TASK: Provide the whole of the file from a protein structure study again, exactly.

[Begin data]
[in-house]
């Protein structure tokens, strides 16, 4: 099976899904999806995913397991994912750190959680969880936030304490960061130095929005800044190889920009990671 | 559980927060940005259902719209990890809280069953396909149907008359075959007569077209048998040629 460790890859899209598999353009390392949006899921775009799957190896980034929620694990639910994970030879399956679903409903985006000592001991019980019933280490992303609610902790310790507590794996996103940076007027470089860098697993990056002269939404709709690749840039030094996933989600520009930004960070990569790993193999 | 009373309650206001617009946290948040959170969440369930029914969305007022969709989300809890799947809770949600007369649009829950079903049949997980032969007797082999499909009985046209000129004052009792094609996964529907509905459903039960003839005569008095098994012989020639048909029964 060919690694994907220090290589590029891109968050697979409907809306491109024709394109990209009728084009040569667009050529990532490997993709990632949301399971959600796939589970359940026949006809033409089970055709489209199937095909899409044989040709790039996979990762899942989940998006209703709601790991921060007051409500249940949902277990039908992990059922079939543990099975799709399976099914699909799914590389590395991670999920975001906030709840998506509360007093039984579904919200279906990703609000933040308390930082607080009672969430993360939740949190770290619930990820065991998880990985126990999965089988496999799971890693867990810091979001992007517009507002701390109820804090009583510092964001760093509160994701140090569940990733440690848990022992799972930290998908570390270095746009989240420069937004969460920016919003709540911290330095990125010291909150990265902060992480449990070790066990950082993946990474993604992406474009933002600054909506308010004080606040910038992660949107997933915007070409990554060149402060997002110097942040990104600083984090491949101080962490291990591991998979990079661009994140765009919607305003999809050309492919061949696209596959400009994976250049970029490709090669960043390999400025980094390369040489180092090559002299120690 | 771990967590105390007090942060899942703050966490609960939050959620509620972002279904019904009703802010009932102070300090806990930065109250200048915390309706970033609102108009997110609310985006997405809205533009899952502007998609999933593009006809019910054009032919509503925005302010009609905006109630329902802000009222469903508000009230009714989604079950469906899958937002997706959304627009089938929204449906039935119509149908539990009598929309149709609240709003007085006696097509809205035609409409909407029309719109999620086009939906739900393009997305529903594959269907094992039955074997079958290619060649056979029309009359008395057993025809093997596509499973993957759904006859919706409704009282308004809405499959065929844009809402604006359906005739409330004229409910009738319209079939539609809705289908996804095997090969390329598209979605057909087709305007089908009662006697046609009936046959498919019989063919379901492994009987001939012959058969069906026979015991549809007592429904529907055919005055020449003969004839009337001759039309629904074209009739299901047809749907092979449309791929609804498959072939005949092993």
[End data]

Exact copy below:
[in-house]
């Protein structure tokens, strides 16, 4: 099976899904999806995913397991994912750190959680969880936030304490960061130095929005800044190889920009990671 | 559980927060940005259902719209990890809280069953396909149907008359075959007569077209048998040629 460790890859899209598999353009390392949006899921775009799957190896980034929620694990639910994970030879399956679903409903985006000592001991019980019933280490992303609610902790310790507590794996996103940076007027470089860098697993990056002269939404709709690749840039030094996933989600520009930004960070990569790993193999 | 009373309650206001617009946290948040959170969440369930029914969305007022969709989300809890799947809770949600007369649009829950079903049949997980032969007797082999499909009985046209000129004052009792094609996964529907509905459903039960003839005569008095098994012989020639048909029964 060919690694994907220090290589590029891109968050697979409907809306491109024709394109990209009728084009040569667009050529990532490997993709990632949301399971959600796939589970359940026949006809033409089970055709489209199937095909899409044989040709790039996979990762899942989940998006209703709601790991921060007051409500249940949902277990039908992990059922079939543990099975799709399976099914699909799914590389590395991670999920975001906030709840998506509360007093039984579904919200279906990703609000933040308390930082607080009672969430993360939740949190770290619930990820065991998880990985126990999965089988496999799971890693867990810091979001992007517009507002701390109820804090009583510092964001760093509160994701140090569940990733440690848990022992799972930290998908570390270095746009989240420069937004969460920016919003709540911290330095990125010291909150990265902060992480449990070790066990950082993946990474993604992406474009933002600054909506308010004080606040910038992660949107997933915007070409990554060149402060997002110097942040990104600083984090491949101080962490291990591991998979990079661009994140765009919607305003999809050309492919061949696209596959400009994976250049970029490709090669960043390999400025980094390369040489180092090559002299120690 | 771990967590105390007090942060899942703050966490609960939050959620509620972002279904019904009703802010009932102070300090806990930065109250200048915390309706970033609102108009997110609310985006997405809205533009899952502007998609999933593009006809019910054009032919509503925005302010009609905006109630329902802000009222469903508000009230009714989604079950469906899958937002997706959304627009089938929204449906039935119509149908539990009598929309149709609240709003007085006696097509809205035609409409909407029309719109999620086009939906739900393009997305529903594959269907094992039955074997079958290619060649056979029309009359008395057993025809093997596509499973993957759904006859919706409704009282308004809405499959065929844009809402604006359906005739409330004229409910009738319209079939539609809705289908996804095997090969390329598209979605057909087709305007089908009662006697046609009936046959498919019989063919379901492994009987001939012959058969069906026979015991549809007592429904529907055919005055020449003969004839009337001759039309629904074209009739299901047809749907092979449309791929609804498959072939005949092993």